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Turchin's Metaethnic Frontier & Asabiya Model of Imperial Expansion

A country, for whatever reason, wants to have an empire. It builds its empire by attacking its neighbours and taking over both their land and their people.

The larger the empire becomes the more resources they have available to take further territory by force. However the further the empire extends from the centre, the harder they find it to resource the frontier region for war. Thus the larger the empire becomes the less likely they are to gain further territory beyond their borders. This is a limits to growth scenario.

Imperial expansion is further enabled by the empire's ability to generate social cooperation among its people - its asabiya. Asabiya is generated at the empire's metaethnic frontier with its adversaries. However it is depleted by regions within the imperial core that are far from the threat of its neighbours. Thus as the empire expands, asabiya starts to decline, causing the empire to contract. If asabiya does not recover fast enough, the empire collapses.

This model investigates the feasibility of starting such an empire, given its neighbouring territories all have the same ability in warfare.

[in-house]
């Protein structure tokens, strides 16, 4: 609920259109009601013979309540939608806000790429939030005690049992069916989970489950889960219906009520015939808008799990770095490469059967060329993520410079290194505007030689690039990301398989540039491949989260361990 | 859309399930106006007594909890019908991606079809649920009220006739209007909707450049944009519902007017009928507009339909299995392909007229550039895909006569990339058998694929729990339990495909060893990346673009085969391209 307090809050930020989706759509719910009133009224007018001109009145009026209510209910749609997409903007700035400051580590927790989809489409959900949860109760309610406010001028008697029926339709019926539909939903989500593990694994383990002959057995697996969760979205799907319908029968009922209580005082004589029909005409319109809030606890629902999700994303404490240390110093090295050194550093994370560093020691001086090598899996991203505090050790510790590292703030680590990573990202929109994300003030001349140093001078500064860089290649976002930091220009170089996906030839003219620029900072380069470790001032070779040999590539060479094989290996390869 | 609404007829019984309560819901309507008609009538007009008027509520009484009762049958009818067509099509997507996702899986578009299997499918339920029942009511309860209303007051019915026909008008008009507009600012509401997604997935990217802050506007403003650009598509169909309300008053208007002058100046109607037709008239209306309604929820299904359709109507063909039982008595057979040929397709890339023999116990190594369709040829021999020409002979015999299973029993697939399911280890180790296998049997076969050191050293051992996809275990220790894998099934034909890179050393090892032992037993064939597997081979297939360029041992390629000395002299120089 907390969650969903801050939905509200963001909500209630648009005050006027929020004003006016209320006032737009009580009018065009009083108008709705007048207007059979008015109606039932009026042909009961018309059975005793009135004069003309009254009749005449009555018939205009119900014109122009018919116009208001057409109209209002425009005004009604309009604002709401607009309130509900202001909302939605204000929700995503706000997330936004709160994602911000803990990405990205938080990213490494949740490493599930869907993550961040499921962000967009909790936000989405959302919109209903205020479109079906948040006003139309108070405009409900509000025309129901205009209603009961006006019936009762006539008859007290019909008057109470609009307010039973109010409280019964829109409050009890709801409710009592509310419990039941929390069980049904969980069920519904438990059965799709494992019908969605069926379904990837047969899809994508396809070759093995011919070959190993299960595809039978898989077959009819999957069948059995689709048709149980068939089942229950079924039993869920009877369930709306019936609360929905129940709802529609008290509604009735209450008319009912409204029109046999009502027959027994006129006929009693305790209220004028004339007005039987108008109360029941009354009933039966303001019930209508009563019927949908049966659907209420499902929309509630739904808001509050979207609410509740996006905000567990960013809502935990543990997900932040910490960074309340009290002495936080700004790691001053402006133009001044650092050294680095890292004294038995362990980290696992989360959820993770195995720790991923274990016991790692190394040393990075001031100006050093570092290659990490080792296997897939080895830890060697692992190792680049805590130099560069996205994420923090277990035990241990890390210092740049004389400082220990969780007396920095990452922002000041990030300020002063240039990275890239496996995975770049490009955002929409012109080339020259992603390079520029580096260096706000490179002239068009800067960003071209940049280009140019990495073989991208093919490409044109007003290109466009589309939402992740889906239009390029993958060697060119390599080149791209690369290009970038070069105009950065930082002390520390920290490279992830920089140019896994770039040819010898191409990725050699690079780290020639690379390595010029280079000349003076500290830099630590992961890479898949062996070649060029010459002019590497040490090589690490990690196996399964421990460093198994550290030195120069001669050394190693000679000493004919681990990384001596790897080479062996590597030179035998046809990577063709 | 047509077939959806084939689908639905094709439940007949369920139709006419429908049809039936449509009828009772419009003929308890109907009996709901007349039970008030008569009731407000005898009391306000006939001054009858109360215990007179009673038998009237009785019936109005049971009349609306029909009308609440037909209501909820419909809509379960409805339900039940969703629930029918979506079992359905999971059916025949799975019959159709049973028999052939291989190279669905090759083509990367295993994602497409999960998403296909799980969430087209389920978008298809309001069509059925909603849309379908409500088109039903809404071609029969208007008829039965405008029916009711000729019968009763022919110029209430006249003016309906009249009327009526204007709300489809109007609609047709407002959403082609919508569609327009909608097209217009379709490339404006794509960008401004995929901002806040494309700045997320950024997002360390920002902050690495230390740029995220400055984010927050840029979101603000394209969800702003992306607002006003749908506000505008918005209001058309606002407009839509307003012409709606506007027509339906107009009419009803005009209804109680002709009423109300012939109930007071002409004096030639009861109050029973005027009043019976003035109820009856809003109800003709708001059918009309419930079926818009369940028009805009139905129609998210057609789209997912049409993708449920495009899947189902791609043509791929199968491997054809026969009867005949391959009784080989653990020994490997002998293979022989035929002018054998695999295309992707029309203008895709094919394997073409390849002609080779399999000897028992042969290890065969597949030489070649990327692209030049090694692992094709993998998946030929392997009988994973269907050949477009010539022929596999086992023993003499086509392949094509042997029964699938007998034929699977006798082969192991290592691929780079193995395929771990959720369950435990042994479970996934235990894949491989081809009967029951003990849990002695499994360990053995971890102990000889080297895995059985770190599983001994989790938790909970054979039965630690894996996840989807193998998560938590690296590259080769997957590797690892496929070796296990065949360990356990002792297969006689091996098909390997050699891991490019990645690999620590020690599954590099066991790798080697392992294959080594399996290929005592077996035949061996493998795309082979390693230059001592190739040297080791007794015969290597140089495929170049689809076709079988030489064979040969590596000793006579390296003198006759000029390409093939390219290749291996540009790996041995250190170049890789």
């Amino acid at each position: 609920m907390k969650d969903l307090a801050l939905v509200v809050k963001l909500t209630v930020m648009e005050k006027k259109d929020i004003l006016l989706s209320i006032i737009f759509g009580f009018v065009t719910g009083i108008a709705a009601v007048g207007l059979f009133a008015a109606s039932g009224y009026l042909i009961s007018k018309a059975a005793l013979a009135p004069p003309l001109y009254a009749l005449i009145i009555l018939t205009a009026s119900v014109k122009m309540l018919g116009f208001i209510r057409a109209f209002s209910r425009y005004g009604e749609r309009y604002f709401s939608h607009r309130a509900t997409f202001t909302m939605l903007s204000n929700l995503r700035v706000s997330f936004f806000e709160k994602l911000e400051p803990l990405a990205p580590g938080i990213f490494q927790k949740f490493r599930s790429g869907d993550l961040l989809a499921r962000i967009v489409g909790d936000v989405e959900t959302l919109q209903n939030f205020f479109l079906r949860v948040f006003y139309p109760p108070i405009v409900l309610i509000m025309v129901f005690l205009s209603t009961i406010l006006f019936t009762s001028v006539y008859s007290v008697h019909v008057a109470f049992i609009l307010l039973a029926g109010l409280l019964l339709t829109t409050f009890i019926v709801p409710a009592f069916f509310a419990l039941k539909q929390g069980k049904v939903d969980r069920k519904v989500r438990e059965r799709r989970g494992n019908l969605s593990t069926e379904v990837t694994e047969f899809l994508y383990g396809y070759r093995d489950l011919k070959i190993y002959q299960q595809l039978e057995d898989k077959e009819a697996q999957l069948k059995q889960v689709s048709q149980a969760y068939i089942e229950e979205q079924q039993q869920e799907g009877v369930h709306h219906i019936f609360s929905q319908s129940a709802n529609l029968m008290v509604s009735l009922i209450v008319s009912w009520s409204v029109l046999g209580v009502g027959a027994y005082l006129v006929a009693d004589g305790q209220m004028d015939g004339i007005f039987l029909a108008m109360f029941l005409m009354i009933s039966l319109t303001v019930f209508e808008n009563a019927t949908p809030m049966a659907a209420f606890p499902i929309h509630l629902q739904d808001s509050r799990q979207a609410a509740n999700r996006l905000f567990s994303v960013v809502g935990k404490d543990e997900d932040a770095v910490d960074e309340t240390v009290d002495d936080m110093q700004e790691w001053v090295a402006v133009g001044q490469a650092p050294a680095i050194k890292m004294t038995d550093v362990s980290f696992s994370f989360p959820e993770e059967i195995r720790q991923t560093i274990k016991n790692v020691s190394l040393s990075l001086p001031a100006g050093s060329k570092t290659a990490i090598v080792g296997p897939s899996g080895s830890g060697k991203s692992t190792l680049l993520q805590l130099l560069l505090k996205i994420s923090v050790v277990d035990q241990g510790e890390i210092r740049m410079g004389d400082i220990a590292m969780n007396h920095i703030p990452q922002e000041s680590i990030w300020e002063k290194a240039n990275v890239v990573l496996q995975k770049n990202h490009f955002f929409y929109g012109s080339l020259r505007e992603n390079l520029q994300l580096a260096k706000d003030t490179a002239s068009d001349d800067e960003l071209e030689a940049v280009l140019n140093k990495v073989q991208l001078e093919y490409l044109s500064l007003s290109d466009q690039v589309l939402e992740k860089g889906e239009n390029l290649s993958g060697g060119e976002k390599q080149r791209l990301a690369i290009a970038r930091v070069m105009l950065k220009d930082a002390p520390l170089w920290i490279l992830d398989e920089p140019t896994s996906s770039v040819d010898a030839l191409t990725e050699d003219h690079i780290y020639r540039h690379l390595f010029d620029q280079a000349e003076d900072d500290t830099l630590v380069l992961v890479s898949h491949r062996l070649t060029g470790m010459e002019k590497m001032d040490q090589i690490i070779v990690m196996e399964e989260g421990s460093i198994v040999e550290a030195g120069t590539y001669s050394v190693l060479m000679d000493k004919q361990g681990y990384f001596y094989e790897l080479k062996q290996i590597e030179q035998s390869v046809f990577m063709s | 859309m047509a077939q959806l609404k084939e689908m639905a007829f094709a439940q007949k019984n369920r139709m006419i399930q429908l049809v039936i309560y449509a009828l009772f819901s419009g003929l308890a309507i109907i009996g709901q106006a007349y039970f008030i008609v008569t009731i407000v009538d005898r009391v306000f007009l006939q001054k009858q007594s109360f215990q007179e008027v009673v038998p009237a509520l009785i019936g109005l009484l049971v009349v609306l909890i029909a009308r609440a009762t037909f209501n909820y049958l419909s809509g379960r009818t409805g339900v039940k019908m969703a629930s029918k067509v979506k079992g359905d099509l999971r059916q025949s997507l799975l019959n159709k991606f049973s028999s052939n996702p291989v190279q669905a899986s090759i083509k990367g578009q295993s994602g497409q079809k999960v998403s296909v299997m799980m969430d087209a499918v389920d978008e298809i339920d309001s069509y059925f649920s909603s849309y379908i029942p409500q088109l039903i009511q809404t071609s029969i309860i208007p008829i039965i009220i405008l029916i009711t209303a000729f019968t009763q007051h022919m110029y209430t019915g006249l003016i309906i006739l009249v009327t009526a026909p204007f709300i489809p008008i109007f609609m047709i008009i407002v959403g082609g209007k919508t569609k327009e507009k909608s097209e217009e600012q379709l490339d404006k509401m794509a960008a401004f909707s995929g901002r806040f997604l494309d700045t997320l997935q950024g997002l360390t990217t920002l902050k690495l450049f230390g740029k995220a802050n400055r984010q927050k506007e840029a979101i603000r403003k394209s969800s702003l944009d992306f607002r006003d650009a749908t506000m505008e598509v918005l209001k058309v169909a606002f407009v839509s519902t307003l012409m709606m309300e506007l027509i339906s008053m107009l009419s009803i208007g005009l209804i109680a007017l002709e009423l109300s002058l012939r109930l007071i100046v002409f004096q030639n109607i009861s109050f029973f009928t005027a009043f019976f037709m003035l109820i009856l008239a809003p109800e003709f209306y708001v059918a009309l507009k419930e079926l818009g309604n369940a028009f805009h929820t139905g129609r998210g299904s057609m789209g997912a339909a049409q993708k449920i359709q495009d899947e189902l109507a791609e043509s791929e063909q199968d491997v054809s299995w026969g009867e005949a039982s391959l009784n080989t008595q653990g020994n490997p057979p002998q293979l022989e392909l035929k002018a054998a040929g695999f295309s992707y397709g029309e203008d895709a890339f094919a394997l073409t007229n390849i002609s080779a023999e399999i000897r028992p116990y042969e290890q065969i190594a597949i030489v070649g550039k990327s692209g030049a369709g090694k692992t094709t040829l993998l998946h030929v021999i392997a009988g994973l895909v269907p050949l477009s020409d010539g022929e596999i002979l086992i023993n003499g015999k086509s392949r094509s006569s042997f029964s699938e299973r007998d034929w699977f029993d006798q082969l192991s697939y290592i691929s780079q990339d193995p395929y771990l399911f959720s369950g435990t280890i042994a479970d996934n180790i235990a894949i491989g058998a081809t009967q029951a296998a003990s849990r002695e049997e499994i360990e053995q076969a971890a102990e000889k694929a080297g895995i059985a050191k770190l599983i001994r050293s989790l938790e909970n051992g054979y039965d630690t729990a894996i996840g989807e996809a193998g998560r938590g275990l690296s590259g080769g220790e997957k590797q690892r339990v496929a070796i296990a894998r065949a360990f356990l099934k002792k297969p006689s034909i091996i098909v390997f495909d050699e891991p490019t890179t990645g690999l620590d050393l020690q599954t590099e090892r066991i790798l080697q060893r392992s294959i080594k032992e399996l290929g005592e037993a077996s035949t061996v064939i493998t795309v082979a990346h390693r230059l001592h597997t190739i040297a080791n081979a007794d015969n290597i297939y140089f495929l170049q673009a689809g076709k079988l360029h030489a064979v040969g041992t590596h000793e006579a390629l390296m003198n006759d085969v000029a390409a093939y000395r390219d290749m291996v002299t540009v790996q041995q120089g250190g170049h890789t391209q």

The model was developed with system dynamics and implemented in "Stella Architect" produced by ISEE Systems. The online simulation is hosted by ISEE systems.

The simulation is embedded below and requires a minimum width of screen. Alternatively it can be open in a separate window:
https://exchange.iseesystems.com/public/john-hayward/turchin%E2%80%99s-metaethnic-frontier-theory-of-imperial-growth/

  • Collins, R. (1995). Prediction in macrosociology: The case of the Soviet collapse. American Journal of Sociology, 1552-1593. The theory behind Collins' model, on which the Turchin model is based.
  • Turchin, P. (2003). Historical dynamics: why states rise and fall (Vol. 41). Princeton, NJ: Princeton University Press. The differential equation version of Turchin's model on which the system dynamics model presented is based.

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